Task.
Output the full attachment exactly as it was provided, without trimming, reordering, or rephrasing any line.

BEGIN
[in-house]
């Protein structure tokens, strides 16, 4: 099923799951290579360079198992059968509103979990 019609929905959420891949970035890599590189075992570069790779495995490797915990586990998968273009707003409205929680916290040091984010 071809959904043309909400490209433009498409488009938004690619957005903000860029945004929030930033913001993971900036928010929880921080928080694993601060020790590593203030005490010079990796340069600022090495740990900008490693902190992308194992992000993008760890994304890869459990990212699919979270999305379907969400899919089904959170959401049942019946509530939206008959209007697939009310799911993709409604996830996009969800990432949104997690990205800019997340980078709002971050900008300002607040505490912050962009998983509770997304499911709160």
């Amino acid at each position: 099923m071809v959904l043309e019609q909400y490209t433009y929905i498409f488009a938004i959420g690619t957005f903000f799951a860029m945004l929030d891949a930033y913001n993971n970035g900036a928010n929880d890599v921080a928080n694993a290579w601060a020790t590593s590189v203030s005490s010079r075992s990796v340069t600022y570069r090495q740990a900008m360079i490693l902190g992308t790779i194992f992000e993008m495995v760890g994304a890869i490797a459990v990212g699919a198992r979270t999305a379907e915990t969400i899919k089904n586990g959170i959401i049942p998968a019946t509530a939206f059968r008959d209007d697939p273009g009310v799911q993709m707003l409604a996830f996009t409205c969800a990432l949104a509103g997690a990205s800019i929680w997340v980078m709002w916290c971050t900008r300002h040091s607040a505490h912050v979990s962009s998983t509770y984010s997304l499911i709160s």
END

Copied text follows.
[in-house]
């Protein structure tokens, strides 16, 4: 099923799951290579360079198992059968509103979990 019609929905959420891949970035890599590189075992570069790779495995490797915990586990998968273009707003409205929680916290040091984010 071809959904043309909400490209433009498409488009938004690619957005903000860029945004929030930033913001993971900036928010929880921080928080694993601060020790590593203030005490010079990796340069600022090495740990900008490693902190992308194992992000993008760890994304890869459990990212699919979270999305379907969400899919089904959170959401049942019946509530939206008959209007697939009310799911993709409604996830996009969800990432949104997690990205800019997340980078709002971050900008300002607040505490912050962009998983509770997304499911709160």
């Amino acid at each position: 099923m071809v959904l043309e019609q909400y490209t433009y929905i498409f488009a938004i959420g690619t957005f903000f799951a860029m945004l929030d891949a930033y913001n993971n970035g900036a928010n929880d890599v921080a928080n694993a290579w601060a020790t590593s590189v203030s005490s010079r075992s990796v340069t600022y570069r090495q740990a900008m360079i490693l902190g992308t790779i194992f992000e993008m495995v760890g994304a890869i490797a459990v990212g699919a198992r979270t999305a379907e915990t969400i899919k089904n586990g959170i959401i049942p998968a019946t509530a939206f059968r008959d209007d697939p273009g009310v799911q993709m707003l409604a996830f996009t409205c969800a990432l949104a509103g997690a990205s800019i929680w997340v980078m709002w916290c971050t900008r300002h040091s607040a505490h912050v979990s962009s998983t509770y984010s997304l499911i709160s």